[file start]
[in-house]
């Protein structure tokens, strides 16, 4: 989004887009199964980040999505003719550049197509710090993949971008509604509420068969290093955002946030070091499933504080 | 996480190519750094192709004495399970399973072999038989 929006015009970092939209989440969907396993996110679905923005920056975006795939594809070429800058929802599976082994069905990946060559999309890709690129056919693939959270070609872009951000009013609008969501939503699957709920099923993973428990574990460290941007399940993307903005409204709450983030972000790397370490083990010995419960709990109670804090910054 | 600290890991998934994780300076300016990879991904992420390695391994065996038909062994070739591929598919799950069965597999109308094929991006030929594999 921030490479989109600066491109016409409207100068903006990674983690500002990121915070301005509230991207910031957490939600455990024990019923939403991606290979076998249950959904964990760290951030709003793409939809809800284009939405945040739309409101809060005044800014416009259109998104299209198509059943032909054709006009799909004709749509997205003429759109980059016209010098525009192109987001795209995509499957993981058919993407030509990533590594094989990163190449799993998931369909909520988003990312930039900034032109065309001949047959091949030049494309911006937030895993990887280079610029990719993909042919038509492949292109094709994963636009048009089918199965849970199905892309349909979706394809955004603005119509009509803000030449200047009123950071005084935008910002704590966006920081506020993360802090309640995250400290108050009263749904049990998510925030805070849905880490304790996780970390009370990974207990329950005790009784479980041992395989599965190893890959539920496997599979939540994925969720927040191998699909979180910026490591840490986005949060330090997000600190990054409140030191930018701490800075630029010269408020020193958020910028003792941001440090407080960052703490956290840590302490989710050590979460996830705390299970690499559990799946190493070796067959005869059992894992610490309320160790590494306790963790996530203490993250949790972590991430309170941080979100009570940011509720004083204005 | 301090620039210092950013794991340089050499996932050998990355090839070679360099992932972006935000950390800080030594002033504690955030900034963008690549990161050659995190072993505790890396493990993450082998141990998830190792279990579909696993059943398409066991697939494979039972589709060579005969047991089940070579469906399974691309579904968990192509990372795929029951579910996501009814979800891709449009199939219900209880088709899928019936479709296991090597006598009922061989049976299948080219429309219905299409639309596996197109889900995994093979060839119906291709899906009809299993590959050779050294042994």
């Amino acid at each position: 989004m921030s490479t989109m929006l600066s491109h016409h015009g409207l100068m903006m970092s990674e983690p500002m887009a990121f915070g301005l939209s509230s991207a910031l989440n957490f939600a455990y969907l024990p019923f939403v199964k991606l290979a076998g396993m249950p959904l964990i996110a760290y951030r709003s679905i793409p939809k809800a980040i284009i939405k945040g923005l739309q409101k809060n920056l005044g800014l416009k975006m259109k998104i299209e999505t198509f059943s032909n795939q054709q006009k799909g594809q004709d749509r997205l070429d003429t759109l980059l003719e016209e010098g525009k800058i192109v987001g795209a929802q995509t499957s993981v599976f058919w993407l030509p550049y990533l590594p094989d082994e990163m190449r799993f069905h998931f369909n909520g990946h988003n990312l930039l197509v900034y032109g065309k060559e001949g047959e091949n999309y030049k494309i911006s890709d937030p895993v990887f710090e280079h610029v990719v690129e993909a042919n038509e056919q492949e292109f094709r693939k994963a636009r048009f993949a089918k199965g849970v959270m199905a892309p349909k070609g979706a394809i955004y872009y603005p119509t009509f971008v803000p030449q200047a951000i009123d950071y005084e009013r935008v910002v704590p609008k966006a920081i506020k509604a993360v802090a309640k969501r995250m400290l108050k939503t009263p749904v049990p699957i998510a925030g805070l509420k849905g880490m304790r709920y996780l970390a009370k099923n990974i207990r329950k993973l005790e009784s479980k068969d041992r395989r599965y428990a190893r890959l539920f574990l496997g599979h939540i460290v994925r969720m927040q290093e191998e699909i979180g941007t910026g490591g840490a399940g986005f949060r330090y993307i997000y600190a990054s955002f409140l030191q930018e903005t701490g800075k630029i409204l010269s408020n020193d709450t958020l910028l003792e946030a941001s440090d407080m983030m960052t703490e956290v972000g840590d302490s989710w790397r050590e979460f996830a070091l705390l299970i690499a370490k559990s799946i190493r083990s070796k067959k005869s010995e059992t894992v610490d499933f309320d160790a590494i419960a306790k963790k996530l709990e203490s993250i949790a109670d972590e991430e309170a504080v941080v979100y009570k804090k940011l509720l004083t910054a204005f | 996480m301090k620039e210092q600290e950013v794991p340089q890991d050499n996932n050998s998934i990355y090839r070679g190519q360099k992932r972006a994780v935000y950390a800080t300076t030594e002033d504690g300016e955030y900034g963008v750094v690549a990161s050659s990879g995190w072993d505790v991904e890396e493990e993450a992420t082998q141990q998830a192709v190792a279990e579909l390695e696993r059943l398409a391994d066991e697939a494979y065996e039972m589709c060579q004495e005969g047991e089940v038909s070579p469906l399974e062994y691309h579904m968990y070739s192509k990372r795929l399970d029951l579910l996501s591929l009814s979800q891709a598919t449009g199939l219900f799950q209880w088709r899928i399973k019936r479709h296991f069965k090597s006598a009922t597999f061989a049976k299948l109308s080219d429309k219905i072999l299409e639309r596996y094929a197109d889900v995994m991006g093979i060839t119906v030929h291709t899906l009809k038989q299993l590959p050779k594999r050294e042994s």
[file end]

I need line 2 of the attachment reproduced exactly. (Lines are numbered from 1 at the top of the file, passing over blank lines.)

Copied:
């Protein structure tokens, strides 16, 4: 989004887009199964980040999505003719550049197509710090993949971008509604509420068969290093955002946030070091499933504080 | 996480190519750094192709004495399970399973072999038989 929006015009970092939209989440969907396993996110679905923005920056975006795939594809070429800058929802599976082994069905990946060559999309890709690129056919693939959270070609872009951000009013609008969501939503699957709920099923993973428990574990460290941007399940993307903005409204709450983030972000790397370490083990010995419960709990109670804090910054 | 600290890991998934994780300076300016990879991904992420390695391994065996038909062994070739591929598919799950069965597999109308094929991006030929594999 921030490479989109600066491109016409409207100068903006990674983690500002990121915070301005509230991207910031957490939600455990024990019923939403991606290979076998249950959904964990760290951030709003793409939809809800284009939405945040739309409101809060005044800014416009259109998104299209198509059943032909054709006009799909004709749509997205003429759109980059016209010098525009192109987001795209995509499957993981058919993407030509990533590594094989990163190449799993998931369909909520988003990312930039900034032109065309001949047959091949030049494309911006937030895993990887280079610029990719993909042919038509492949292109094709994963636009048009089918199965849970199905892309349909979706394809955004603005119509009509803000030449200047009123950071005084935008910002704590966006920081506020993360802090309640995250400290108050009263749904049990998510925030805070849905880490304790996780970390009370990974207990329950005790009784479980041992395989599965190893890959539920496997599979939540994925969720927040191998699909979180910026490591840490986005949060330090997000600190990054409140030191930018701490800075630029010269408020020193958020910028003792941001440090407080960052703490956290840590302490989710050590979460996830705390299970690499559990799946190493070796067959005869059992894992610490309320160790590494306790963790996530203490993250949790972590991430309170941080979100009570940011509720004083204005 | 301090620039210092950013794991340089050499996932050998990355090839070679360099992932972006935000950390800080030594002033504690955030900034963008690549990161050659995190072993505790890396493990993450082998141990998830190792279990579909696993059943398409066991697939494979039972589709060579005969047991089940070579469906399974691309579904968990192509990372795929029951579910996501009814979800891709449009199939219900209880088709899928019936479709296991090597006598009922061989049976299948080219429309219905299409639309596996197109889900995994093979060839119906291709899906009809299993590959050779050294042994």